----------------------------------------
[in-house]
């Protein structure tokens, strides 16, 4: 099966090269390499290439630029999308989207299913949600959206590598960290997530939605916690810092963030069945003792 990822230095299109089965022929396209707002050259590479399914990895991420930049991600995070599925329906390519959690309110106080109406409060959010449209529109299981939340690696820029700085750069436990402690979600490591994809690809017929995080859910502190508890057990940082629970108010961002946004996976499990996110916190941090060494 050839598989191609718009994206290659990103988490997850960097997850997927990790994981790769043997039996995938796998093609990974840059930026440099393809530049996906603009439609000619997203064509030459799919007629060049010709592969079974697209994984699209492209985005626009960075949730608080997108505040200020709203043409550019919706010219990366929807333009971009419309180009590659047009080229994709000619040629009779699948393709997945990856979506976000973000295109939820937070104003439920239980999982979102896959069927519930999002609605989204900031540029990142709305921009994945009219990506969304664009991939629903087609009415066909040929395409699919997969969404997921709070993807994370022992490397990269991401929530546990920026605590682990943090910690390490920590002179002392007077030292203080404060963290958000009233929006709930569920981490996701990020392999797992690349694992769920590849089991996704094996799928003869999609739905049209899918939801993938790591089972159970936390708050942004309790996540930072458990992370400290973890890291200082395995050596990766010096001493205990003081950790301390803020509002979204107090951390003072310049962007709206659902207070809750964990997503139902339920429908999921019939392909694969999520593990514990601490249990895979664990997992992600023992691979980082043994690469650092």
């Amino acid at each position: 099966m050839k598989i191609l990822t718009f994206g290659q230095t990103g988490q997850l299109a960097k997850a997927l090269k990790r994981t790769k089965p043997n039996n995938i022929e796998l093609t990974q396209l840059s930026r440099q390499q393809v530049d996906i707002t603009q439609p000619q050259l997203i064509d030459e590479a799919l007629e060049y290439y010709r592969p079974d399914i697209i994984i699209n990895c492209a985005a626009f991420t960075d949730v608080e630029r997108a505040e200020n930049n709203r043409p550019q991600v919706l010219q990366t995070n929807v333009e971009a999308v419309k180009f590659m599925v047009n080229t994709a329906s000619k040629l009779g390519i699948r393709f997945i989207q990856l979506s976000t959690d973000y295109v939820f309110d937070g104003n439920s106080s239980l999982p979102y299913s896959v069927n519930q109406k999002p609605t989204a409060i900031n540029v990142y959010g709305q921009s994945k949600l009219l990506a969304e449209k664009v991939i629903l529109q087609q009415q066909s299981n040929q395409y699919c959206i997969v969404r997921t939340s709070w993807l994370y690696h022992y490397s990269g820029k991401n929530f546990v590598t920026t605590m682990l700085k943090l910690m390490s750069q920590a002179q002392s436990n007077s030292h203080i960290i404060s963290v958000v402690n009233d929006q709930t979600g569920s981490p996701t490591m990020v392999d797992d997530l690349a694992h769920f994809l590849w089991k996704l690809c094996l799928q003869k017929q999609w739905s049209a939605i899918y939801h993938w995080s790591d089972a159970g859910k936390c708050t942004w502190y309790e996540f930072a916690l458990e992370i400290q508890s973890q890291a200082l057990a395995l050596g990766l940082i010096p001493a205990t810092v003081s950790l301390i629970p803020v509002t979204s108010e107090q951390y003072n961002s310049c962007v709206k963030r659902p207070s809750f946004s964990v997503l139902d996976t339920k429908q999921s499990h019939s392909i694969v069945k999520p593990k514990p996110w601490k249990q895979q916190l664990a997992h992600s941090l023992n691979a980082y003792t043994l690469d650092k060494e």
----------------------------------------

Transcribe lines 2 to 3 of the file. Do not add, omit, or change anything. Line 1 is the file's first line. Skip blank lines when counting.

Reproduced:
């Protein structure tokens, strides 16, 4: 099966090269390499290439630029999308989207299913949600959206590598960290997530939605916690810092963030069945003792 990822230095299109089965022929396209707002050259590479399914990895991420930049991600995070599925329906390519959690309110106080109406409060959010449209529109299981939340690696820029700085750069436990402690979600490591994809690809017929995080859910502190508890057990940082629970108010961002946004996976499990996110916190941090060494 050839598989191609718009994206290659990103988490997850960097997850997927990790994981790769043997039996995938796998093609990974840059930026440099393809530049996906603009439609000619997203064509030459799919007629060049010709592969079974697209994984699209492209985005626009960075949730608080997108505040200020709203043409550019919706010219990366929807333009971009419309180009590659047009080229994709000619040629009779699948393709997945990856979506976000973000295109939820937070104003439920239980999982979102896959069927519930999002609605989204900031540029990142709305921009994945009219990506969304664009991939629903087609009415066909040929395409699919997969969404997921709070993807994370022992490397990269991401929530546990920026605590682990943090910690390490920590002179002392007077030292203080404060963290958000009233929006709930569920981490996701990020392999797992690349694992769920590849089991996704094996799928003869999609739905049209899918939801993938790591089972159970936390708050942004309790996540930072458990992370400290973890890291200082395995050596990766010096001493205990003081950790301390803020509002979204107090951390003072310049962007709206659902207070809750964990997503139902339920429908999921019939392909694969999520593990514990601490249990895979664990997992992600023992691979980082043994690469650092």
């Amino acid at each position: 099966m050839k598989i191609l990822t718009f994206g290659q230095t990103g988490q997850l299109a960097k997850a997927l090269k990790r994981t790769k089965p043997n039996n995938i022929e796998l093609t990974q396209l840059s930026r440099q390499q393809v530049d996906i707002t603009q439609p000619q050259l997203i064509d030459e590479a799919l007629e060049y290439y010709r592969p079974d399914i697209i994984i699209n990895c492209a985005a626009f991420t960075d949730v608080e630029r997108a505040e200020n930049n709203r043409p550019q991600v919706l010219q990366t995070n929807v333009e971009a999308v419309k180009f590659m599925v047009n080229t994709a329906s000619k040629l009779g390519i699948r393709f997945i989207q990856l979506s976000t959690d973000y295109v939820f309110d937070g104003n439920s106080s239980l999982p979102y299913s896959v069927n519930q109406k999002p609605t989204a409060i900031n540029v990142y959010g709305q921009s994945k949600l009219l990506a969304e449209k664009v991939i629903l529109q087609q009415q066909s299981n040929q395409y699919c959206i997969v969404r997921t939340s709070w993807l994370y690696h022992y490397s990269g820029k991401n929530f546990v590598t920026t605590m682990l700085k943090l910690m390490s750069q920590a002179q002392s436990n007077s030292h203080i960290i404060s963290v958000v402690n009233d929006q709930t979600g569920s981490p996701t490591m990020v392999d797992d997530l690349a694992h769920f994809l590849w089991k996704l690809c094996l799928q003869k017929q999609w739905s049209a939605i899918y939801h993938w995080s790591d089972a159970g859910k936390c708050t942004w502190y309790e996540f930072a916690l458990e992370i400290q508890s973890q890291a200082l057990a395995l050596g990766l940082i010096p001493a205990t810092v003081s950790l301390i629970p803020v509002t979204s108010e107090q951390y003072n961002s310049c962007v709206k963030r659902p207070s809750f946004s964990v997503l139902d996976t339920k429908q999921s499990h019939s392909i694969v069945k999520p593990k514990p996110w601490k249990q895979q916190l664990a997992h992600s941090l023992n691979a980082y003792t043994l690469d650092k060494e």